LINGUIST List 10.1223

Fri Aug 20 1999

Books: Language Evolution, Creoles

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  1. Susan Cronin, Language Evolution, Creolization

Message 1: Language Evolution, Creolization

Date: 18 Aug 99 12:11:01 -0700
From: Susan Cronin <>
Subject: Language Evolution, Creolization

Approaches to the Evolution of Language
Social and Cognitive Bases
James R. Hurford, University of Edinburgh
Michael Studdert-Kennedy, Haskins Laboratories, New Haven
Chris Knight, University of East London

This is one of the first systematic attempts to bring language within
the neo-Darwinian framework of modern evolutionary theory. 24
co-ordinated essays by linguists, phoneticians, anthropologists,
psychologists and cognitive scientists explore the origins of the
complex structure of human language, emphasizing its social (as
opposed to purely practical) bases, and showing the mechanisms by
which this structure emerges, is maintained, and develops.

Contents and Contributors:

Introduction (Michael Studdert-Kennedy, Chris Knight, and James
1. Introduction: Grounding language function in social cognition
(Chris Knight); 2. On discontinuing the continuity-discontinuity
debate (Jean Aitchison); 3. The origin of language and cognition (Ib
Ulbaek); 4. Mimesis and the executive suite: Missing links in language
evolution (Merlin Donald); 5. Ritual/speech co-evolution: A 'selfish
gene' solution to the problem of deception (Chris Knight); 6. Theory
of mind and the evolution of language (Robin Dunbar); 7. Old wives'
tales: The gossip hypothesis and the reliability of cheap signals
(Camilla Power); 8. Altruism, status, and the origin of relevance
(Jean-Louis Dessalles); 9. The evolution of language from social
intelligence (Robert Worden); PART II. THE EMERGENCE OF PHONOLOGY:
10. Introduction: The emergence of phonology (Michael
Studdert-Kennedy); 11. Long call structure in apes as a possible
precursor for language (Maria Ujhelyi); 12.Social sound-making as a
precursor to spoken language (John Locke); 13. Evolution of the
mechanisms of language output: Comparative neurobiology of vocal and
manual communication (Peter MacNeilage); 14. The particulate origins
of language generativity: From syllable to gesture (Michael
Studdert-Kennedy); 15. Systemic constraints and adaptive change in the
formation of sound structure (Bjorn Lindblom); 16. The development of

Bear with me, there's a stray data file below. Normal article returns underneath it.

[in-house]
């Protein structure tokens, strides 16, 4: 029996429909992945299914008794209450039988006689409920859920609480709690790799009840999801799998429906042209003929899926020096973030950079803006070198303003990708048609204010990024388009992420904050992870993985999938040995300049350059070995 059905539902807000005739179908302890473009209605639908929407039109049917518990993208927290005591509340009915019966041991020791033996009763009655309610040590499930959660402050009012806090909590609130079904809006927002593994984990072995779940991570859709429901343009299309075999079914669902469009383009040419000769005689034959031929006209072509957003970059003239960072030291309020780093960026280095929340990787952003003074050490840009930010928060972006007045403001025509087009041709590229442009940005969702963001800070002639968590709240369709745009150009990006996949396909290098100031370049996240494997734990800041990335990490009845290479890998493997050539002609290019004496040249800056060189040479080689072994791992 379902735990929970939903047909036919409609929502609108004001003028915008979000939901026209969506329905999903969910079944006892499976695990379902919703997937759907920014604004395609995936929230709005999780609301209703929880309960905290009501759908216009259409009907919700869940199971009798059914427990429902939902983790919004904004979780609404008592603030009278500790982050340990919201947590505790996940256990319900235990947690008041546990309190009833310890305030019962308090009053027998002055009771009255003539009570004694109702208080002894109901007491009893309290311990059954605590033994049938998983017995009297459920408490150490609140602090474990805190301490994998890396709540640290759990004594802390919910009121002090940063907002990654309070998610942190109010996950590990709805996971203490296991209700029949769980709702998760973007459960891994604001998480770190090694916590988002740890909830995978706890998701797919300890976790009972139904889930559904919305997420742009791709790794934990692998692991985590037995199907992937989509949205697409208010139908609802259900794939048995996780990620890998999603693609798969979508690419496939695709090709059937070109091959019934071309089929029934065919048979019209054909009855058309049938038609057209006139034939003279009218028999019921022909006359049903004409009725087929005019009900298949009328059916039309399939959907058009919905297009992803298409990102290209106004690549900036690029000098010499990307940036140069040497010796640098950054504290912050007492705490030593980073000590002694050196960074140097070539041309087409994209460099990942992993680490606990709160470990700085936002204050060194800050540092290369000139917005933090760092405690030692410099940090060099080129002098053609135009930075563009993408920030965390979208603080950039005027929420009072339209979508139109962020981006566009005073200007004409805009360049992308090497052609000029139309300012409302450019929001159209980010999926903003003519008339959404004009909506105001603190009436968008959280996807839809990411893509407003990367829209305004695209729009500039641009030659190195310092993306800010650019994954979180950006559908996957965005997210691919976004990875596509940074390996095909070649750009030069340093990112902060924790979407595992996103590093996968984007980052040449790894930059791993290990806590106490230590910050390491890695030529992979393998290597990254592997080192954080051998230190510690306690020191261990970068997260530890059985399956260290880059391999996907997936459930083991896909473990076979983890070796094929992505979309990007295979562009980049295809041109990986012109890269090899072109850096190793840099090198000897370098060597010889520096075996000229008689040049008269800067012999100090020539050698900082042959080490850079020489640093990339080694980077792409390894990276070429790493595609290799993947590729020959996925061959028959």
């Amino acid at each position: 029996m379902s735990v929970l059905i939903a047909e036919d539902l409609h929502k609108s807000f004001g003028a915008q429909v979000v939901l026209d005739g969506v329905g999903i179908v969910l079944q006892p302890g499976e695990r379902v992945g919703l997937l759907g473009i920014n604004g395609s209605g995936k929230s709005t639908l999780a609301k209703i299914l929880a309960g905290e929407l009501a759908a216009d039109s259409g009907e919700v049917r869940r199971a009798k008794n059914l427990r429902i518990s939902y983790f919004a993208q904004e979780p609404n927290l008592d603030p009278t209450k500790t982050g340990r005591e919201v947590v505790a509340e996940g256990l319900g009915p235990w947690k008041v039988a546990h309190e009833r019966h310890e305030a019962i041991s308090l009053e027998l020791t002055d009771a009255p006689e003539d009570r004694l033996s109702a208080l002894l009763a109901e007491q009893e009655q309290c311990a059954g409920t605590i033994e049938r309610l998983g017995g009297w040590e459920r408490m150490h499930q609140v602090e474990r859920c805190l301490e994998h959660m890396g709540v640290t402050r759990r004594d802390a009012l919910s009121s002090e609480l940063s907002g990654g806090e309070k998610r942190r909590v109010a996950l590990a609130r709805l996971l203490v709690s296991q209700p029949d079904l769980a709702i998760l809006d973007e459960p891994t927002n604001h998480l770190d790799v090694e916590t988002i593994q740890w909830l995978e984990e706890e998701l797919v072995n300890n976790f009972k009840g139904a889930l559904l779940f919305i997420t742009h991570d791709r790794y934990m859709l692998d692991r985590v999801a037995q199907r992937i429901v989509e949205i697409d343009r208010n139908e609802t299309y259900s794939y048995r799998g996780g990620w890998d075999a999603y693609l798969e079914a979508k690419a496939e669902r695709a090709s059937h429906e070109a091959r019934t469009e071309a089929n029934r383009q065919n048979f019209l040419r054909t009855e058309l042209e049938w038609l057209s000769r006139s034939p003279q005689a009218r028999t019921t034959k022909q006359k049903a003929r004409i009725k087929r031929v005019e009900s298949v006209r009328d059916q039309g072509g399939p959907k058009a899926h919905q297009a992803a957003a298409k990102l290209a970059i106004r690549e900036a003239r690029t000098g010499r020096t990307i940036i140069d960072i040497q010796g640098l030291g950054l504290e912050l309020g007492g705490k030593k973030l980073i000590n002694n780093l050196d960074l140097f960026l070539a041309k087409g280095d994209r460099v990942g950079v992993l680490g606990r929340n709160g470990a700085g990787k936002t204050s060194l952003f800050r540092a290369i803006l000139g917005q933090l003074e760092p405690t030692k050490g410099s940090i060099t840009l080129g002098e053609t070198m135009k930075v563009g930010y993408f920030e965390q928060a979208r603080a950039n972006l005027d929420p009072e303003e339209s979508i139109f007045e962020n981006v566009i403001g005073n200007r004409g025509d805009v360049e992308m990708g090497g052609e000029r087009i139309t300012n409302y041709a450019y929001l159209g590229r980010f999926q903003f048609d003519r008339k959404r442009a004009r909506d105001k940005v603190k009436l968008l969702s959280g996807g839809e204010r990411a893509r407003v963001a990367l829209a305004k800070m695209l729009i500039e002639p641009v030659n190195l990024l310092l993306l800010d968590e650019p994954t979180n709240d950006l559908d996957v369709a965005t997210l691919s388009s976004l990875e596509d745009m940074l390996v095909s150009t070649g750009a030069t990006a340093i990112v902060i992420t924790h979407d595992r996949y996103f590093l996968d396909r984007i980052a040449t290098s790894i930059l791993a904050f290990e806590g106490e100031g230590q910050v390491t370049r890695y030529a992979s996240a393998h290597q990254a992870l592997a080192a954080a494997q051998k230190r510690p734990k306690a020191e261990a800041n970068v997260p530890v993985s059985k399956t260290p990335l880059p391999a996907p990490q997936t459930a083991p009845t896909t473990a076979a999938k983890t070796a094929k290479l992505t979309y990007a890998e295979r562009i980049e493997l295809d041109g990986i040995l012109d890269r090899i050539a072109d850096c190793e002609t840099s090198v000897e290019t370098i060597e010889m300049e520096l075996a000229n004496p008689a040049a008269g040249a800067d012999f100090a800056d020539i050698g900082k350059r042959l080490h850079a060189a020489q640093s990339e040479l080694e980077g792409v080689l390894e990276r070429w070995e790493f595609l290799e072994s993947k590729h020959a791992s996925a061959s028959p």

sound systems in human language (Klaus J. Kohler); 17. Synonymy
avoidance, phonology and the origin of syntax (Andrew
18. Introduction: The emergence of syntax (James R. Hurford); 19. On
the supposed "counterfunctionality" of universal grammar: Some
evolutionary considerations (Frederick J. Newmeyer); 20. Language
evolution and the minimalist program: The origins of syntax (Robert
C. Berwick); 21. Catastrophic evolution: The case for a single step
from protolanguage to full human language (Derek Bickerton); 22. F
selectiveadaptation of language (Simon Kirby); 23. Synthesizing the
origins of language and meaning using co-evolution, self-organization
and level formation (Luc Steels); 24. Computational simulations of the
emergence of grammar (John Batali).

1998/452 pp.
0-521-63049-5/Hb/List: $69.95 Disc.: $55.96
0-521-63964-6/Pb/List: $27.95 Disc.: $22.36


Creole Genesis and the Acquisition of Grammar
The Case for Haitian Creole
Claire Lefebvre, Universite du Quebec, Montreal

This study focuses on the cognitive processes involved in creole
genesis: relexification, reanalysis, and direct levelling. The role of
these processes is documented by a detailed comparison of Haitian
creole with its two major contributing languages, French and Fongbe,
to illustrate how mechanisms from source languages show themselves in
creole. The author examines the input of adult, as opposed to child,
speakers and resolves the problems in the three main approaches,
universalist, superstratist and substratist, which have been central
to the recent debate on creole development.

Preface; List of abbreviations; 1. The problem of creole genesis and
linguistic theory; 2. Cognitive processes involved in creole genesis;
3. The research methodology; 4. Functional category lexical entries
involved in nominal structure; 5. The preverbal markers encoding
relative tense, mood and aspect; 6. Pronouns; 7. Functional category
lexical entries involved in the structure of the clause; 8. The
determiner and the structure of the clause; 9. The syntactic
properties of verbs; 10. Are derivational affixes relexified? 11. The
concatenation of words in compounds; 12. Parameters; 13. Evaluation of
the hypothesis; 14: Theoretical consequences; References, Index.

Cambridge Studies in Linguistics 88
1999/480 pp.
0-521-59382-4/Hb/List: $74.95 Disc.: $59.96


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